The International Criminal Court

  • Date / 13 August 2004

[img]https://humanists.international/uploads/icclogo.gif[/img]The International Criminal Court, once considered a Utopian dream, is now in operation. On 11 March, the latest briefing on the topic ‘The International Criminal Court: What’s Next’ informed an audience of NGO representatives that a chief prosecutor, Luis Moreno Ocampo, has been appointed, and the court is already actively pursuing cases. The UN Secretary General, Kofi Annan, has described this as a “giant step in the march towards universal human rights and the rule of law”.

Given the complexity and challenge of the task, the time period for its inauguration has turned out to be far shorter than expected. This is largely due to dedicated work by NGOs, including the International Coalition for the Criminal Court (ICC). Thanks to the work of Martha Gallahue of the AEU’s National Service Conference, the AEU is a member of the Coalition (www.iccnow.org).

The Court’s function is strictly limited to jurisdiction of the most atrocious crimes, defined as war crimes, crimes against humanity, and genocide. It functions for countries which have ratified the court, already over 92, and still seeking to expand. Although ratification in Asia has been limited, Japan and China have been giving signs of encouragement. The world needs this ratification from large countries such as Mexico, Russia and the United States, which have still not ratified. The US is seeking bilateral agreements with countries which have ratified not to bring American nationals to trial. There are rigorous safeguards against frivolous proposals which are politically motivated. The US opposes the Court and is trying to undermine it (see the above website for more information).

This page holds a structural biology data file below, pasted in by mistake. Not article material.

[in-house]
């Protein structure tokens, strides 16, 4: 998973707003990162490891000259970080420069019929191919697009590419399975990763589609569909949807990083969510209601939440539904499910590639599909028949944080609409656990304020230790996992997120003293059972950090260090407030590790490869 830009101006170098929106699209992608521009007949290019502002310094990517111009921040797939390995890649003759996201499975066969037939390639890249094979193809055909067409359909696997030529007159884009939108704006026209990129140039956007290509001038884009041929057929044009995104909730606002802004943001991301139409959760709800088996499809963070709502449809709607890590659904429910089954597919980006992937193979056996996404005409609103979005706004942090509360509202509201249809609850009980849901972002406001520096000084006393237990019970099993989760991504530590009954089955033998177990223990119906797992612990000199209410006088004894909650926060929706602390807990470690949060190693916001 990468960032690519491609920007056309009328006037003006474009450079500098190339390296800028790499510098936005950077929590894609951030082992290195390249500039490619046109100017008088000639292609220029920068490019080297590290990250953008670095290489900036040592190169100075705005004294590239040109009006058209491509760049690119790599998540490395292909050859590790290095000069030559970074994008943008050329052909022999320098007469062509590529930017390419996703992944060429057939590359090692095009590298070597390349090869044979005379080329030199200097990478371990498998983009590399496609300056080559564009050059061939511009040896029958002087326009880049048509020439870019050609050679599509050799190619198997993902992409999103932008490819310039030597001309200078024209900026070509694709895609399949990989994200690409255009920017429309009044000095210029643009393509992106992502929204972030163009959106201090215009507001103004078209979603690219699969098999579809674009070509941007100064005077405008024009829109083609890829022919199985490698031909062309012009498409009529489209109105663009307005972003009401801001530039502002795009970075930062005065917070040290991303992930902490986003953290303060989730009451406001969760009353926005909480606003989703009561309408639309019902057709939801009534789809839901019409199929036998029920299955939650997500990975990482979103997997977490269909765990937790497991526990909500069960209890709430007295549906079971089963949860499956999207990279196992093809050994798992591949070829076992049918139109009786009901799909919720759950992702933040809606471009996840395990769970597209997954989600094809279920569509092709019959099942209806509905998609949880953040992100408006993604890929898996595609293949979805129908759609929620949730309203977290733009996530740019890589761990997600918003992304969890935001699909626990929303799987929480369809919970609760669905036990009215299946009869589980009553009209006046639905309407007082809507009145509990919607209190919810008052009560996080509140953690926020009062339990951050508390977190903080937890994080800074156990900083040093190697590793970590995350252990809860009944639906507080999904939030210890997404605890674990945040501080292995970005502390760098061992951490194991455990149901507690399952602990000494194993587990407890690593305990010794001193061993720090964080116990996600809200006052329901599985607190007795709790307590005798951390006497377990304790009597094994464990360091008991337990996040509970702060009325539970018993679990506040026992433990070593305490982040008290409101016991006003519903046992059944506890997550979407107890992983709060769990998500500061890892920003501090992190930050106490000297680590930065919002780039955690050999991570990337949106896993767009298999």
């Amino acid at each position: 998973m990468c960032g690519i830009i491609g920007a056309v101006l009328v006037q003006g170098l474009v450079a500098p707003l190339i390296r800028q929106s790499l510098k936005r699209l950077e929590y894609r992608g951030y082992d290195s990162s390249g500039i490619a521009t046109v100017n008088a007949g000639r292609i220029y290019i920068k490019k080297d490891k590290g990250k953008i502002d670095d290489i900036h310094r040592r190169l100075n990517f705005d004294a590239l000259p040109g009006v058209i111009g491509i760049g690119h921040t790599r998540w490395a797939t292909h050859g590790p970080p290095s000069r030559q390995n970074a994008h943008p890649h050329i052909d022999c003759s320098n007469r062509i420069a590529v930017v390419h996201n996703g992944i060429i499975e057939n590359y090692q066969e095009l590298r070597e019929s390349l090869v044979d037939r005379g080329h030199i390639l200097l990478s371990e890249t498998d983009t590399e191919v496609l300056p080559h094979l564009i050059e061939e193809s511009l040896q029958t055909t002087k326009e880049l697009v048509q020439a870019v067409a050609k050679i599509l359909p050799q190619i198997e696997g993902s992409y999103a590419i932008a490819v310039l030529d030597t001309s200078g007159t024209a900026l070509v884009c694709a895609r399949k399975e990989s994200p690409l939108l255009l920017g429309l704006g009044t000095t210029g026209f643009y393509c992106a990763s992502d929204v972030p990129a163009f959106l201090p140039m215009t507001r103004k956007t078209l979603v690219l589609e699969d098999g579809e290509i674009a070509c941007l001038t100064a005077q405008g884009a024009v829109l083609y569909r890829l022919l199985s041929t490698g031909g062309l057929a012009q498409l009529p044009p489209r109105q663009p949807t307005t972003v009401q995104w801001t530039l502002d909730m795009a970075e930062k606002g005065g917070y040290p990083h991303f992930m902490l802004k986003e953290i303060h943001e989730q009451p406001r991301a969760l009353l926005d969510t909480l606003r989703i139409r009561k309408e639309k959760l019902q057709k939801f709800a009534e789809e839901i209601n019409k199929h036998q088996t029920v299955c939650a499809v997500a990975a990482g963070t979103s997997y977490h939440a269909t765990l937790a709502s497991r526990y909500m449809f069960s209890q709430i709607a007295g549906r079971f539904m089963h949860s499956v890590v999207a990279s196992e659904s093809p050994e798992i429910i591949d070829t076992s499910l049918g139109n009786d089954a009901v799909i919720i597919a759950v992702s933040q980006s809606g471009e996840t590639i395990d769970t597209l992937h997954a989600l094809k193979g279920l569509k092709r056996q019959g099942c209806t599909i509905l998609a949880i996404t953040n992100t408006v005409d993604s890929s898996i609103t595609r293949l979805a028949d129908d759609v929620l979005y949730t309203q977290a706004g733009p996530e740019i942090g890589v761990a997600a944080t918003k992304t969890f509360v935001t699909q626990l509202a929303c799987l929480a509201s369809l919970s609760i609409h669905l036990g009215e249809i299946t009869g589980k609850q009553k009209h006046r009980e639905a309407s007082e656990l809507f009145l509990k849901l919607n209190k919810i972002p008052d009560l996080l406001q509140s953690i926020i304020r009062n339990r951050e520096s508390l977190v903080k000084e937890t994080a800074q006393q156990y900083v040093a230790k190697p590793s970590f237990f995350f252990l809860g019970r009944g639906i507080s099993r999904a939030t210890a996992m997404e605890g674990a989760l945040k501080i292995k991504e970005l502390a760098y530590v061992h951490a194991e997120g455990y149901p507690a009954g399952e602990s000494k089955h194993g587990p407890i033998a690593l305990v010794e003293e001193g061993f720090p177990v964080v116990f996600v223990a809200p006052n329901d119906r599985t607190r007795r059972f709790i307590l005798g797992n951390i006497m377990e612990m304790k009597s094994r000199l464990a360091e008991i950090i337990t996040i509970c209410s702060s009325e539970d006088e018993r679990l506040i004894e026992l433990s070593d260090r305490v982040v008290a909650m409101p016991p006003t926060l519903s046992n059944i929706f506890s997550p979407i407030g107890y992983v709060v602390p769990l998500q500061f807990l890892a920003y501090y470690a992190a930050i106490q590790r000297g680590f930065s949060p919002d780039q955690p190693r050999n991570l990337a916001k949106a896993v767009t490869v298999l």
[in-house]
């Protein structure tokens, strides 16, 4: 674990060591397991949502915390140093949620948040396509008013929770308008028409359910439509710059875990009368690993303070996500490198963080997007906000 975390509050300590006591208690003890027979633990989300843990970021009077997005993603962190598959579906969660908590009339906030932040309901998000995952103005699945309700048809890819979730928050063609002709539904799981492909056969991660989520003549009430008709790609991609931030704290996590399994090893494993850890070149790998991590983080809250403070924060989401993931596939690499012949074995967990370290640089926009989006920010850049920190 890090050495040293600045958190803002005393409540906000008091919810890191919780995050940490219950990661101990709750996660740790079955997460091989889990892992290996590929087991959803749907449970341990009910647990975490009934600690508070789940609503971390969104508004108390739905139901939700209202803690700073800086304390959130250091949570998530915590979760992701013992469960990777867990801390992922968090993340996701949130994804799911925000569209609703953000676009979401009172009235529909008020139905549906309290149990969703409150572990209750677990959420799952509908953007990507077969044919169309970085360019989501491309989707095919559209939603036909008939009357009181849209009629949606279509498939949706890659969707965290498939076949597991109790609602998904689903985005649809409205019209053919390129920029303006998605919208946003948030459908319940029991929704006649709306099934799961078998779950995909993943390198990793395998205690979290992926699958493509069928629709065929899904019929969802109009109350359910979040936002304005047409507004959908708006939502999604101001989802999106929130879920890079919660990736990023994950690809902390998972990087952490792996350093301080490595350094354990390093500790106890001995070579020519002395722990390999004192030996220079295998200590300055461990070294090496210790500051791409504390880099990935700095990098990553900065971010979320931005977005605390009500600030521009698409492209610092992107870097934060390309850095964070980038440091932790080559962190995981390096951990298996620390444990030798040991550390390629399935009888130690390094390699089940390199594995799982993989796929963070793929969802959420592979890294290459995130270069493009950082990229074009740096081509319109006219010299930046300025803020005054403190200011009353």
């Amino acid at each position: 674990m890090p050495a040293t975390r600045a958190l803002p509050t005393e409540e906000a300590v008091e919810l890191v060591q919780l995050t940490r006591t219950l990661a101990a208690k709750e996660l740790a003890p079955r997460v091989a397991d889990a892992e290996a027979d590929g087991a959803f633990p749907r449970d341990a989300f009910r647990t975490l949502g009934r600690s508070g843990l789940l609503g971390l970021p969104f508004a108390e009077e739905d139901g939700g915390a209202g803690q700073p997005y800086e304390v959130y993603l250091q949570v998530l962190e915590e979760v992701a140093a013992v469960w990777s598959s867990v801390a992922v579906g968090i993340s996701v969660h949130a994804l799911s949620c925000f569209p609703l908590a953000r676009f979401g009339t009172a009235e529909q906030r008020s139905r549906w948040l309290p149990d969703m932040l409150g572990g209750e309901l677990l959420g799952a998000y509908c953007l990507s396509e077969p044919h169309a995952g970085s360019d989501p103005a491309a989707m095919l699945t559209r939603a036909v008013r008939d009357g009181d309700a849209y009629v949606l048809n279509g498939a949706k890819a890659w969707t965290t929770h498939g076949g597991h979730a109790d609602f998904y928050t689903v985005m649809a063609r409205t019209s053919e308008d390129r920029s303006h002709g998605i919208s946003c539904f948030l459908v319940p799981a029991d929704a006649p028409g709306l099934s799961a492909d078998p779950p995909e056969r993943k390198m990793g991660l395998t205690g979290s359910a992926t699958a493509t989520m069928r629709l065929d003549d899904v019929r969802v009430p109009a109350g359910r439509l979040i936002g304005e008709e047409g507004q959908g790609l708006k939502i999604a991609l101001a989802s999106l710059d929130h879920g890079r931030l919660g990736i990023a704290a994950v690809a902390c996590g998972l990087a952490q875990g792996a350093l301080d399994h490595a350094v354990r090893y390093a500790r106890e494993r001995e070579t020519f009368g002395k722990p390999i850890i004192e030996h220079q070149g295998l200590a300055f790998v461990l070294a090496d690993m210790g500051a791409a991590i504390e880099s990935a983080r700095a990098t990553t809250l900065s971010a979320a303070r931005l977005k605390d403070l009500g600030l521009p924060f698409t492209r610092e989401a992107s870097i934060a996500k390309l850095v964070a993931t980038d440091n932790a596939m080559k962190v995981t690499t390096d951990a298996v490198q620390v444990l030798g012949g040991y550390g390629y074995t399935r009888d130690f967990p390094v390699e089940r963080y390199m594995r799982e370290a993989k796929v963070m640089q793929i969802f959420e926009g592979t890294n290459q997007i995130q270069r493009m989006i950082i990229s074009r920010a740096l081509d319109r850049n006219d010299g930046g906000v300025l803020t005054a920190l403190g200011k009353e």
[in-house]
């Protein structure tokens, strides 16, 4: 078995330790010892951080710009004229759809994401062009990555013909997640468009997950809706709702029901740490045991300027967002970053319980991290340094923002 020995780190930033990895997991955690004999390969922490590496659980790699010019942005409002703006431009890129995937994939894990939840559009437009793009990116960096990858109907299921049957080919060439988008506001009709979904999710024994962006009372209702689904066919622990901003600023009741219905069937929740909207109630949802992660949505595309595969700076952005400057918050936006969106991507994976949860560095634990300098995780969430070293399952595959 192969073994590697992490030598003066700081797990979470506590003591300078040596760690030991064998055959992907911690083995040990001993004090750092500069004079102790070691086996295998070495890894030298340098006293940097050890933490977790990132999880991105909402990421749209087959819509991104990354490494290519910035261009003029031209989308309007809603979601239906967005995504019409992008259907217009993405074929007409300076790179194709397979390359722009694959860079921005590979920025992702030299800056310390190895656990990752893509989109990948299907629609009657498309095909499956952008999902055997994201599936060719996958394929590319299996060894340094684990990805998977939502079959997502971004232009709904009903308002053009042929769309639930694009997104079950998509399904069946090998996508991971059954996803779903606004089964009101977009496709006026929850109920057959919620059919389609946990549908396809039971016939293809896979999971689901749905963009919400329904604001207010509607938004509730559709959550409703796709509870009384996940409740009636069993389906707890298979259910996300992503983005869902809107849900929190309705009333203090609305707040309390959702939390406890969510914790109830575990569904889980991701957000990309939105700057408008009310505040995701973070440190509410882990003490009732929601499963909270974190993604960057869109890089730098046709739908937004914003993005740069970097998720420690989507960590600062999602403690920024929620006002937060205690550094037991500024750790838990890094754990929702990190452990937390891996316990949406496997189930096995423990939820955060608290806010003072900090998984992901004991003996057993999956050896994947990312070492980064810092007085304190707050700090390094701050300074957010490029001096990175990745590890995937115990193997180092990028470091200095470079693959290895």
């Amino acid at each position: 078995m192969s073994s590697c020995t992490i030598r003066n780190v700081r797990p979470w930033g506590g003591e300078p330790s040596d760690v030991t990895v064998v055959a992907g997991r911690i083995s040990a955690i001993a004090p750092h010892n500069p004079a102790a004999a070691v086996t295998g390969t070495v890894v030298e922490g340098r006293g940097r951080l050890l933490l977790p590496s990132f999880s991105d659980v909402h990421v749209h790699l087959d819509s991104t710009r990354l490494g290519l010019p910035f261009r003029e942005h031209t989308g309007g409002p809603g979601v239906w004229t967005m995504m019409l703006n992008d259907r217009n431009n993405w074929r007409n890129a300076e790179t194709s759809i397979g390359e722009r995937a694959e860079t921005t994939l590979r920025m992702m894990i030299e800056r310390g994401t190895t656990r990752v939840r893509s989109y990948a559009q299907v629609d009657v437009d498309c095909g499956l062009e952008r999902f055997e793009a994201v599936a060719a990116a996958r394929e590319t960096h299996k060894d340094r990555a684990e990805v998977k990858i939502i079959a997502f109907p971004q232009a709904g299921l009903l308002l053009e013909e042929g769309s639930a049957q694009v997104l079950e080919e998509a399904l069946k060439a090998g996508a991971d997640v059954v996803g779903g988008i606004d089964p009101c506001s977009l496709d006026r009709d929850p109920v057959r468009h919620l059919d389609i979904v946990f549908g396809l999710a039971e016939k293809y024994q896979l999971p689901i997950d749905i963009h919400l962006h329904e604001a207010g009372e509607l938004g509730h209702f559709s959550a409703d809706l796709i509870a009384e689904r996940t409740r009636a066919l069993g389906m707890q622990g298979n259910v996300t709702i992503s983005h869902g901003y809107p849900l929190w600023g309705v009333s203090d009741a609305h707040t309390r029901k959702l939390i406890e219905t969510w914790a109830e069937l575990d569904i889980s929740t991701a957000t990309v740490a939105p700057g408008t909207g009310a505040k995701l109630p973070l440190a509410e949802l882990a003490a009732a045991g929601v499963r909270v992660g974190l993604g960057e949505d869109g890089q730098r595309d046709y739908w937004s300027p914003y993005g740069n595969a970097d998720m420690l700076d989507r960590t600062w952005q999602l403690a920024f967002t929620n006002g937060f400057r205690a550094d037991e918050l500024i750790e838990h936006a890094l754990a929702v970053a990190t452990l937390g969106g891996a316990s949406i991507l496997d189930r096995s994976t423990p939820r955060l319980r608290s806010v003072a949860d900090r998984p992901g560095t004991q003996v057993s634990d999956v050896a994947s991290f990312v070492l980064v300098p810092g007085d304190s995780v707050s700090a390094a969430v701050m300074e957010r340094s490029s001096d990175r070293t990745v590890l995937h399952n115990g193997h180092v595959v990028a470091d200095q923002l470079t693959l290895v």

The idea of an International Criminal Court is not new. There were several failed attempts in the early 20th century, and the most successful precedent was the Nuremberg trials held after World War II. Currently, there are Security Council-approved ad hoc courts providing a legal response to the genocide in Bosnia and Rwanda – crimes that would have been prevented by effective cooperation of the western powers through the Security Council in the first place.

The existence of a standing court frees the court from the accusation that it is the revenge of the victorious. It shifts the focus from retributive justice to restorative justice, where the victim is acknowledged and perpetrators held accountable. It is the beginning of an attack on impunity, preventing rulers who have committed atrocious crimes from taking refuge in host countries after expulsion from their own.

The establishment of this court represents recognition by world opinion that there is a universal moral standard. Its existence does not lessen the importance of prevention. Humanitarian intervention when crimes are being committed is still a subject of much debate. Will the existence of this court lessen the chances for the occurrence of horrific crimes? That remains to be seen. But the realization of this court is part of a continuing trend towards a change in world consciousness. Vision and persistence – in the cause of humanity!

[i]Sylvain and Phyllis Ehrenfeld[/i]

Further information on human rights and the ICC can be found on the Human Rights Watch website [url=http://www.hrw.org]www.hrw.org[/url]). Sylvain and Phyllis Ehrenfeld are IHEU Representatives to the UN and the AEU’s National Service Conference.

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